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Current in Open Circuits

by dancergirlie
Tags: circuits, current, voltage
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dancergirlie
#1
Jan24-11, 10:15 PM
P: 200
1. The problem statement, all variables and given/known data

Looking at the open circuit demonstrated in figure 2 (see attachment), what is the current through the ammeter? What is the voltage at point p?

2. Relevant equations



3. The attempt at a solution

I am assuming if it an open circuit, I would think that the current would be zero (I might be wrong though). Meaning that since the current is zero, so is the voltage.

I have a feeling I might be wrong though...

Any help would be great!
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gneill
#2
Jan24-11, 10:36 PM
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P: 11,625
What's the voltage across the terminals of a 12V battery that's not connected to a circuit? What current is it producing?
dancergirlie
#3
Jan24-11, 10:51 PM
P: 200
Wouldn't the voltage be 12V? However there is no resistance, so using ohm's law: I=V/R, with 0 resistance, that would make the current infinite, which doesn't make any sense...

gneill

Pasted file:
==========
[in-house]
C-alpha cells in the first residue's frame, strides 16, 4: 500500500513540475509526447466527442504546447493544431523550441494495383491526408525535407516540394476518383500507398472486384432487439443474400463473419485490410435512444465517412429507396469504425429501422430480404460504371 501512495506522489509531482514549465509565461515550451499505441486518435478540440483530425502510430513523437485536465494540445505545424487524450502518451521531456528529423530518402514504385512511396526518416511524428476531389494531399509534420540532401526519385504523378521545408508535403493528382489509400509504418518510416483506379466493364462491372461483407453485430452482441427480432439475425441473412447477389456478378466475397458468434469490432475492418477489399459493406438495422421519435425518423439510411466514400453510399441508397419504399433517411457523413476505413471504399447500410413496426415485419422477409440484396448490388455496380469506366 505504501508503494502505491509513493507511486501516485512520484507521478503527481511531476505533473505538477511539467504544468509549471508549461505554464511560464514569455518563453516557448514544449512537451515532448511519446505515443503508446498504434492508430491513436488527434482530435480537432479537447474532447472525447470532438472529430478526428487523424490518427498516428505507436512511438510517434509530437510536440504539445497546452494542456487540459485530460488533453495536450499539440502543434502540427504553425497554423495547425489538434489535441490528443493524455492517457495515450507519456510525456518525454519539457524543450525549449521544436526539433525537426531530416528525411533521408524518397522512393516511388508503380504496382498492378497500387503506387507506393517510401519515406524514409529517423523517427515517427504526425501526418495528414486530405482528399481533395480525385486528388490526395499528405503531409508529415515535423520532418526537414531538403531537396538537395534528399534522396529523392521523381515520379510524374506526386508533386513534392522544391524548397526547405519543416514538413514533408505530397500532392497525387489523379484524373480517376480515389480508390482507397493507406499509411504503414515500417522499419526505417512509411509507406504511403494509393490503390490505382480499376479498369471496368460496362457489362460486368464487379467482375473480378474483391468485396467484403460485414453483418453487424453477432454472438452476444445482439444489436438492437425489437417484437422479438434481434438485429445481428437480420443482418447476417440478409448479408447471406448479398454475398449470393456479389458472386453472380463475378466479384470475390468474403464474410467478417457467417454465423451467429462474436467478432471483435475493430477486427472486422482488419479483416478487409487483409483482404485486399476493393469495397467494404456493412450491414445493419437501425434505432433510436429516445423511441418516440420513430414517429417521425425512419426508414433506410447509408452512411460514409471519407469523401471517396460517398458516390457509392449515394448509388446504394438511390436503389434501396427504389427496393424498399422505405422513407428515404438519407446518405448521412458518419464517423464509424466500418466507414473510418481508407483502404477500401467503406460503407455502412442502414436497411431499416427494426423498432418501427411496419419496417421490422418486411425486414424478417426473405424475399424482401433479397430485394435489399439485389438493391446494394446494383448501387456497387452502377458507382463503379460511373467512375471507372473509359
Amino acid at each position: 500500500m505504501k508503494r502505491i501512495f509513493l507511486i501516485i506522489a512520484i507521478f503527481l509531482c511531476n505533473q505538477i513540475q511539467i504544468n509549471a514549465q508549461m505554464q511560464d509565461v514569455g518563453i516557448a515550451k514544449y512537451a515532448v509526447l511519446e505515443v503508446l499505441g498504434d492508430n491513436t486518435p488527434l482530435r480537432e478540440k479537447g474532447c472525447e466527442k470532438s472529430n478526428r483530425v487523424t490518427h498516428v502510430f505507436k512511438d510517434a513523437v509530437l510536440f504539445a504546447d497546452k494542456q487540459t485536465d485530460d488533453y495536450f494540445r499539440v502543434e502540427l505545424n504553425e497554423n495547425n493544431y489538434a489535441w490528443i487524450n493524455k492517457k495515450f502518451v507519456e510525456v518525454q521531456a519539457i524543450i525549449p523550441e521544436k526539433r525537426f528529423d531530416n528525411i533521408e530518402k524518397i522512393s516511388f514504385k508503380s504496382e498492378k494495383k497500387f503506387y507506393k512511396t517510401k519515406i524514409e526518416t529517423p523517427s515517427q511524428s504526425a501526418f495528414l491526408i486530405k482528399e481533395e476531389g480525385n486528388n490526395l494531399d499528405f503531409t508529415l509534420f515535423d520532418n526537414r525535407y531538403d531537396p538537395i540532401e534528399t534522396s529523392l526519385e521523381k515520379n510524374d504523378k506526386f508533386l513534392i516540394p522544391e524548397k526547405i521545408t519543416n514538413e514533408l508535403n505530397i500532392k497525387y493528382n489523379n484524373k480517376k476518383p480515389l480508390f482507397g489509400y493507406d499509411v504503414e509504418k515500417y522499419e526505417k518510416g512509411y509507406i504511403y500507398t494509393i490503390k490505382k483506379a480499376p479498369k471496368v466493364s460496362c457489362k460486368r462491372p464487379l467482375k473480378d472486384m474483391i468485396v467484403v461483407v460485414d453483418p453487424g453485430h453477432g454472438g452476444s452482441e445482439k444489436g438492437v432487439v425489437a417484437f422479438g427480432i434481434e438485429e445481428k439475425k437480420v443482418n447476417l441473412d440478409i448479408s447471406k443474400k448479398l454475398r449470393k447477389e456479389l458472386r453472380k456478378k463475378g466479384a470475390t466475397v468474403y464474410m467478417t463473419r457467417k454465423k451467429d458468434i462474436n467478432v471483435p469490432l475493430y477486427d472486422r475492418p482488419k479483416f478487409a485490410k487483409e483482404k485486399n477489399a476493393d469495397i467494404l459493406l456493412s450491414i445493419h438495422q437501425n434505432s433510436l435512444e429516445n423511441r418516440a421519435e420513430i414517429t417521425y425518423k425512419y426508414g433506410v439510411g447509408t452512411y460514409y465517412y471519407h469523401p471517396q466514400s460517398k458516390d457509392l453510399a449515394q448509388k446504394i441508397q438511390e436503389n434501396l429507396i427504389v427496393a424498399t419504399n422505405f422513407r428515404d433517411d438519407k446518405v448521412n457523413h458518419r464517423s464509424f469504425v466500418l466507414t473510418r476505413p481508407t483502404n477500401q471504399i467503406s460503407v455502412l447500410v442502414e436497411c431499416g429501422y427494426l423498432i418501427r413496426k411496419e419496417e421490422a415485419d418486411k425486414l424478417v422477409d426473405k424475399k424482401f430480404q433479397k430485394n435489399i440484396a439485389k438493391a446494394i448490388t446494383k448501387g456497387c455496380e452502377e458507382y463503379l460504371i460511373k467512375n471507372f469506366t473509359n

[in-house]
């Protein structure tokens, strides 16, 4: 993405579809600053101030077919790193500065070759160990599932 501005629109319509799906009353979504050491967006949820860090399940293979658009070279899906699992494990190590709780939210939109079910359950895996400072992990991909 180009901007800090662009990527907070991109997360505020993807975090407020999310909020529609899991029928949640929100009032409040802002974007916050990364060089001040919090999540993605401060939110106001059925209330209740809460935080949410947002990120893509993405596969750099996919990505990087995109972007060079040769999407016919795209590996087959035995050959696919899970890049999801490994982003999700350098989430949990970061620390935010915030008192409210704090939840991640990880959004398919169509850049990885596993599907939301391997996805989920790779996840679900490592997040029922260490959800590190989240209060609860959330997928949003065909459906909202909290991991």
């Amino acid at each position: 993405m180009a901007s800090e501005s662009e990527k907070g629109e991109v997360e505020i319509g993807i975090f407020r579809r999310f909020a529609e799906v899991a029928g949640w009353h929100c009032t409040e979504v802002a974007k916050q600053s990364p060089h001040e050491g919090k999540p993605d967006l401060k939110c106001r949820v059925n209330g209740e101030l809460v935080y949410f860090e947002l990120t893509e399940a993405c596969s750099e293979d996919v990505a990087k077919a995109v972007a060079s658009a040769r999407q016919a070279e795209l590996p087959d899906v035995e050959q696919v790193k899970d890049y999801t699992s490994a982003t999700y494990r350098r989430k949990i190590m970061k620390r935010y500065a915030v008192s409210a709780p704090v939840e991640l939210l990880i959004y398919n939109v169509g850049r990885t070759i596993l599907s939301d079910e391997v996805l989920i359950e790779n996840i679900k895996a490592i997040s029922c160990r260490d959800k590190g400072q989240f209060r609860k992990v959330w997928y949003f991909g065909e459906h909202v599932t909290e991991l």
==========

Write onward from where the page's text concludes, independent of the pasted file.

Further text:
#4
Jan24-11, 11:00 PM
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P: 11,625
Current in Open Circuits

Quote Quote by dancergirlie View Post
Wouldn't the voltage be 12V? However there is no resistance, so using ohm's law: I=V/R, with 0 resistance, that would make the current infinite, which doesn't make any sense...
With no connection the resistance would be infinite; no conductivity.

So in your circuit, what's the total resistance between the battery terminals?
dancergirlie
#5
Jan24-11, 11:02 PM
P: 200
Well since it is not connected then it would be infinity

Using my Ohm's law argument that would give us our voltage of 12 volts across the battery

and 12/inf is approx 0, so the current would read out zero.

Am I right? If so then thank you so much!!!
gneill
#6
Jan24-11, 11:11 PM
Mentor
P: 11,625
Right; The open circuit dangling off of the positive battery terminal would all be at the battery's potential, and no current would be flowing. By the way, I chose 12V as an example. Check the actual battery voltage specified in your problem.
dancergirlie
#7
Jan24-11, 11:13 PM
P: 200
Yeah I noticed that, mine would be 5V :)

Thank you so much, that makes total sense!


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